Abolishing The Electoral College Could Have Many Unintended Consequences

Created: 07 December, 2020
Updated: 15 August, 2022
14 min read

It’s been a month since Election Day, and we still don’t know who won the 2020 election! While it’s looking more and more clear every day that Joe Biden will be inaugurated in January, Donald Trump has yet to concede. At least the president has confirmed that he will step aside if the Electoral College votes for Joe Biden. Looks like we dodged WWIII and Civil War II this year:

And maybe even thermonuclear war!

Adding to the confusion, is the fact that a 73,700 vote swing Trump’s way in AZ, PA, and GA would have changed the Electoral College map in Trump’s favor (according to Marc Thiesson in the Washington Post). A shocking percentage of Trump supporters are certain the election was stolen.

Meanwhile Joe Biden’s supporters are heated that their candidate could have lost the Electoral College like Hillary Clinton did in 2016-- with a marked lead in popular votes.

This is an election that seems to have left no one happy.

It says a lot though about hyper partisan polarization-- and perhaps the need for voting reform and better standards for election security-- that millions of Americans talk like they’re certain who won, but they’re divided in half over just which one that happens to be!

Partisanship boiling over on your phone screen in real time is really something to behold.

Anyone else feel like Bill Murray’s character in Groundhog’s Day?

“Just put that little hand in mine, there’ll be no hill or mountain we can’t climb!”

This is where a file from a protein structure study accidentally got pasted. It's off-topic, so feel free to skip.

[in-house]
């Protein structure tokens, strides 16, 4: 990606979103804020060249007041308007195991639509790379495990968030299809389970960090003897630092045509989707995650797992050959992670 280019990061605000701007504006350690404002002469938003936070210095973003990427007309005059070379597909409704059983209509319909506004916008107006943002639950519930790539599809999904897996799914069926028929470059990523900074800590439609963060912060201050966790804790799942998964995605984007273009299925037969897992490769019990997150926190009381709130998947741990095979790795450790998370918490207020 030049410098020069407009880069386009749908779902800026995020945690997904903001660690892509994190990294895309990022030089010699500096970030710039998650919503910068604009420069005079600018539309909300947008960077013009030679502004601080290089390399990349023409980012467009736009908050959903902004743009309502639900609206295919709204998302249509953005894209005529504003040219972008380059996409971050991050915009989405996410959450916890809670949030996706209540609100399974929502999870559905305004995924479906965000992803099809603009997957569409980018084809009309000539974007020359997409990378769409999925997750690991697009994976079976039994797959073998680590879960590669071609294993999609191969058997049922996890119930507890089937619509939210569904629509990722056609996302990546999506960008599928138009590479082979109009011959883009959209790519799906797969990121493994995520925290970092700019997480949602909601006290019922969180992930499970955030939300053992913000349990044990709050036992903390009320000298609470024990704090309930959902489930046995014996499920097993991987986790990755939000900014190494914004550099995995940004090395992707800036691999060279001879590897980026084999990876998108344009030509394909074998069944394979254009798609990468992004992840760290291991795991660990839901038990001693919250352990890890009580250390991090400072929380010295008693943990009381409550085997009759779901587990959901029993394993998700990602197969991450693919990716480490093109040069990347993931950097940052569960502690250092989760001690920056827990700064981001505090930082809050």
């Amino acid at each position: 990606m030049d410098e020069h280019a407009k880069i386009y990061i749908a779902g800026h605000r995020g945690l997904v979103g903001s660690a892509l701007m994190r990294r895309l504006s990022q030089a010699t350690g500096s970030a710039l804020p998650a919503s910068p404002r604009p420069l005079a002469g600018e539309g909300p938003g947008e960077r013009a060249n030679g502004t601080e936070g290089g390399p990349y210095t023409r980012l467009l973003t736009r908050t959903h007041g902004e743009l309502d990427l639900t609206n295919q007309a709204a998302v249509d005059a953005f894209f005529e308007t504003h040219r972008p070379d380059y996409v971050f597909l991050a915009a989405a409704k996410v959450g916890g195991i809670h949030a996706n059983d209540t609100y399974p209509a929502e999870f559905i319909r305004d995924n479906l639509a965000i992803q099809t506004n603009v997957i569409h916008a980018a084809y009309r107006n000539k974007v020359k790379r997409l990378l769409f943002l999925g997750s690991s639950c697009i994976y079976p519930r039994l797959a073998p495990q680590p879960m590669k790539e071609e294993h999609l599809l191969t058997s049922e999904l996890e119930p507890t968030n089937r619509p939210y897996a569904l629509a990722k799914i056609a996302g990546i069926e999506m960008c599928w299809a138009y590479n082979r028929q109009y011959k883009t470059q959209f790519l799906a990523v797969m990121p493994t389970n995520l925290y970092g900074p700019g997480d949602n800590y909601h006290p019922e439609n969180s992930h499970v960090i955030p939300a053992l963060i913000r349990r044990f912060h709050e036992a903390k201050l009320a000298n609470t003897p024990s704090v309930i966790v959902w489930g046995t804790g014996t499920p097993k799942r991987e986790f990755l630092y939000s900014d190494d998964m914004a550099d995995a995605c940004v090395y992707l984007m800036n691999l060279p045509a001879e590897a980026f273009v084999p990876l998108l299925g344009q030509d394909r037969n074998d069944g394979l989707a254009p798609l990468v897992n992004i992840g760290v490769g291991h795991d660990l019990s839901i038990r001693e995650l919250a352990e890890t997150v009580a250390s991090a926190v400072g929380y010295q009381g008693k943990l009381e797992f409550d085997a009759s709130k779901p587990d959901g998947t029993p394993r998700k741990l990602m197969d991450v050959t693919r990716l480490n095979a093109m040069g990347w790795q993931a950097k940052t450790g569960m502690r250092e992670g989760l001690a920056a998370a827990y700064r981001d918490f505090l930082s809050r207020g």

And just like Phil, partisan voters are feeling more and more alienated with each passing day. They’ve already progressed from jaded:

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“This is one time where television really fails to capture the true excitement of a large squirrel predicting the weather.”

To icily alienated from all the “idiots” and “hypocrites” who don’t see things the way we do:

“This is pitiful. A thousand people freezing their butts off waiting to worship a rat. What a hype. Groundhog Day used to mean something in this town. They used to pull the hog out, and they used to eat it. You're hypocrites, all of you!”

To desperately frustrated:

“There is no way that this winter is ever going to end as long as this groundhog keeps seeing his shadow. I don't see any other way out. He's got to be stopped. And I have to stop him.”

Don't meme angry!

Naturally, supporters of Donald Trump, the apparent loser in this presidential election, are livid at a litany of irregularities and grievances related to the election.

But even Democrats don’t feel like they have much to celebrate, and they kind of don’t. They got a presidential candidate past the finish line who they weren’t really happy with anyway.

Joe Biden bears a striking resemblance to Trump in many non-trivial ways. They had to hold their nose to pull the lever for him. At least he wasn’t Trump.

Moreover, Democrats only picked up one seat in the Senate, not enough to humble Senate Majority Leader Mitch McConnell (R-KY) and put Chuck Schumer (D-NY) back on top.

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And they shockingly lost seven U.S. House seats, while Republicans picked up eight, narrowing the Party of Jefferson’s already thin majority in the lower house of Congress.

But don't be shocked to see a lot more bipartisan fiscal raiding in the near future.
Source: New York Times

Democrats Push for Abolishing The Electoral College After Close Scrape with Donald Trump

So even after winning the presidential election (should Donald Trump fail in his campaign’s quixotic effort to successfully litigate alleged fraud and win these suits in multiple jurisdictions), Democrats are pushing for reform. They’re still not happy about Trump winning the Electoral College in 2016, despite losing the popular vote. And they’re even miffed that he easily could have won the EC again in 2020 if not-very-many votes had been different in three or four states.

To advocates of abolishing the Electoral College, it seems unfair, a gross disenfranchisement of voters, that Joe Biden could lead by nearly 6 million votes nationwide, yet still somehow lose.

It feels as if the will of the voters isn’t represented in that outcome.